• The Church is called to reach out to those who are broken.
  • We need to reach out to our failing leaders as we do to broken people outside of the church.
  • There are two levels of integrity: the integrity of the leader to those they are responsible for and the integrity of the Church to be the Church.
  • Many people expect the Church to act like Pharisees and stone those who are sinners.
  • We all struggle with sin and temptation.
  • There is sin and consequences but there is also grace.

Why Leaders are Susceptible to Falling

  • Church of the Resurrection has a Staff Covenant. The expectations and policies are clear to the staff.
  • If something looks like a date or smells like a date we are going to call it a date.
  • You can develop all the policies in the world but you won’t prevent something from happening.
  • Twice a year, they bring the staff together to talk about misconduct.
  • We are all wired with three fundamental drives: reproduction, intimacy, sin.
  • Those drives can lead us towards self-desctruction.
  • As leaders we are constantly giving of ourselves… we get empty, lonely, and vulnerable.
  • Our vulnerability can lead us places we don’t want to go.
  • “Prone to wander Lord I feel it, prone to leave the God I love…”

How Does This Happen?

  • We work with other people doing things that are going to change the world.
  • Moment of the Maybe – when you find yourself wrestling with something and you begin to wonder… that’s where sin is justified.
  • When we’re pondering the “maybe,” our reasoning diminishes.
  • We never ask, “How does this end?”
  • We don’t consider the consequences.
  • Words have power… they are a short distance between our feelings and acting on them.
  • Never share your feelings with another person that is not your spouse.
  • The maybe can turn into a yes.
  • Don’t let the Devil ride because he’s going to want to drive.
  • There is so much pain and trust that’s broken… it’s hard to figure out where to begin again.
  • There are Second Chances, but try everything to stick Plan A.

5 R’s of Resisting Temptation

1- Remember Who You Are

  • You are a child of God.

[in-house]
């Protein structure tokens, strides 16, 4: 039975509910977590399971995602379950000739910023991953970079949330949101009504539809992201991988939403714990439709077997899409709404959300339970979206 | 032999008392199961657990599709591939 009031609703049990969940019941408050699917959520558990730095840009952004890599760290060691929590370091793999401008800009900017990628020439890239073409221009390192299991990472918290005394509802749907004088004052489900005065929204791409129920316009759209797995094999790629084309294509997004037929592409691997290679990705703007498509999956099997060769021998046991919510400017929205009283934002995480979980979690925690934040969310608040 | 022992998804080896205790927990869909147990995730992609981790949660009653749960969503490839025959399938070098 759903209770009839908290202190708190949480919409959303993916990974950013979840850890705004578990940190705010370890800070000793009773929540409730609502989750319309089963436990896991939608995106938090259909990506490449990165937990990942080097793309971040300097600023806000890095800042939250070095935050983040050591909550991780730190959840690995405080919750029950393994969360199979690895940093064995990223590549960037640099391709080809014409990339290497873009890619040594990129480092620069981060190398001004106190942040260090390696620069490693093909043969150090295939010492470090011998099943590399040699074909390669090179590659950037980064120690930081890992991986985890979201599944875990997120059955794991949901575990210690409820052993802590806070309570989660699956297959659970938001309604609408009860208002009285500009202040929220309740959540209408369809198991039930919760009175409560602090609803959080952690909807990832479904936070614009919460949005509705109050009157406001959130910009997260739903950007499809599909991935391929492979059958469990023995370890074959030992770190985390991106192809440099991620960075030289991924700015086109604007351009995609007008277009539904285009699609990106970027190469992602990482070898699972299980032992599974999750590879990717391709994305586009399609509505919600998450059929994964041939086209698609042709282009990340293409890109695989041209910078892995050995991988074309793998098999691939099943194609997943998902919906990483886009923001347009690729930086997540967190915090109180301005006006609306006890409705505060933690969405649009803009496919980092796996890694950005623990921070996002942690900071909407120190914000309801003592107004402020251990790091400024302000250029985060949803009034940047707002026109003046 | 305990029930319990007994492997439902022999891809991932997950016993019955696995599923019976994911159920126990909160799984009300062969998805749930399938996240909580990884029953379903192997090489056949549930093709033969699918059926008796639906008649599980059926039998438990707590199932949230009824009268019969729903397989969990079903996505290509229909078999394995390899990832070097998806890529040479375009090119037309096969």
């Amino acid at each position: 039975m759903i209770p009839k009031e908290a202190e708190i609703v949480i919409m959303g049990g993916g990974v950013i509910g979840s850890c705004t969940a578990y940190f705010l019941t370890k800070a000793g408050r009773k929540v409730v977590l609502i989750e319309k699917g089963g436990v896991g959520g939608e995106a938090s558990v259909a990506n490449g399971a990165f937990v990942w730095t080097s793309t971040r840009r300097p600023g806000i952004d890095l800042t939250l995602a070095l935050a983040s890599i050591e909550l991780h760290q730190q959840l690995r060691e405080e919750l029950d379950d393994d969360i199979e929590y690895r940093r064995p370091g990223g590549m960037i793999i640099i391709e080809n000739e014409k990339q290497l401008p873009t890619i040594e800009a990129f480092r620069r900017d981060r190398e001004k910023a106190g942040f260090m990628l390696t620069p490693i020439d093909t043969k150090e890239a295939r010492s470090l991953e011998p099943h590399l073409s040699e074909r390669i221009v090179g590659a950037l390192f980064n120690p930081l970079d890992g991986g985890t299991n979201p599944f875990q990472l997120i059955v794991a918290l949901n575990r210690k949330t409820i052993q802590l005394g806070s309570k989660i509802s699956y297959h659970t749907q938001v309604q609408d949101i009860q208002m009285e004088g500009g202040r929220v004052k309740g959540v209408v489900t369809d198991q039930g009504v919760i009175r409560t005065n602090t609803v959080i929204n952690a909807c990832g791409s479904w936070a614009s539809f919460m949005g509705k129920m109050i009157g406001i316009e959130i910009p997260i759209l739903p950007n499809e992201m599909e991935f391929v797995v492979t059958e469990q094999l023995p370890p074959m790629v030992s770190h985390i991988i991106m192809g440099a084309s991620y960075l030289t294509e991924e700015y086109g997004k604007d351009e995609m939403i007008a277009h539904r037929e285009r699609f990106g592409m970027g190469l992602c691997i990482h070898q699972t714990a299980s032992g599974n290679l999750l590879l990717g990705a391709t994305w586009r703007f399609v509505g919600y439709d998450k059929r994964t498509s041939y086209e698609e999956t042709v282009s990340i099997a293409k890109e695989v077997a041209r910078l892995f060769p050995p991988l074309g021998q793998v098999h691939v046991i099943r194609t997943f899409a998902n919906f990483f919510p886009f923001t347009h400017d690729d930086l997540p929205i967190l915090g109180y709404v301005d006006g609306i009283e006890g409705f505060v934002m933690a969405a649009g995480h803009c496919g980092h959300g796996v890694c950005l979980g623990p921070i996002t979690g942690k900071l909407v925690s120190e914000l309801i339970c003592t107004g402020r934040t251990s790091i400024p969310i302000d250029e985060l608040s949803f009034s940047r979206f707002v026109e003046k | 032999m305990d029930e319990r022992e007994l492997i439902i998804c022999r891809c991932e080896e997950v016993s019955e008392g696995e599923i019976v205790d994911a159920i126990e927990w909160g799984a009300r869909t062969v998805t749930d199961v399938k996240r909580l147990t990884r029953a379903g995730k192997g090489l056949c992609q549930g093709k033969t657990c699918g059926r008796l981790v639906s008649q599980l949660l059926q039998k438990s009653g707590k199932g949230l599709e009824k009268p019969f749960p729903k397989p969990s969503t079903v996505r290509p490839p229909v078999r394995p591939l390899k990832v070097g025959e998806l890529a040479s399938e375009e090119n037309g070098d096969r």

• You are a leader in the Church.
  • You are someone’s husband or wife, daughter or son
  • You are a child of the king.

2- Recognize the Consquwences of tour actions

  • Ask yourself if you will feel better after you do something.
  • Will I feel proud or ashamed?
  • More free or more enslaved?
  • What will happen to the Church, people who trusted?
  • Imagine the worst possible outcome of your actions.
  • How does this end happy?

3-  Rededicate Yourself To God

  • Stop, Drop, and PRAY
  • Ask God to help you with your feelings.
  • It’s like taking a cold shower.
  • We tend to stop praying when we’re playing with the maybe.

4 – Reveal Your Struggle to a Trusted Friend

  • James 5:16
  • The power of temptation is its secrecy.

5- Remove Yourself from the Situation

  • Sometimes we have to take radical means to avoid sin.
  • It’s better to enter the Kingdom of God missing a hand or an eye than to have both hands and both eyes and be outside of the Kingdom.
  • We might have to erect high boundaries.
  • We might need to leave.

The aim of the Christian life is sanctification. – 1 Thess. 4:3-5 and 7

  • We are called to honor God with our bodies. We are called to model for others what it means to be a follower of Christ.

All of us are tempted as human beings.

  • There are consequences when we fall.
  • The final world of the church must always be a word of grace, not judgement.
  • We serve a Lord who was a friend of sinners.
  • He said, “the Son of Man came to seek and save that which was lost.”
  • His final prayer was “Father forgive them for they know not what they do.”

God is the God of a Second Chance. The Gospel is for sinners. Jesus offers you His life so that we might have grace.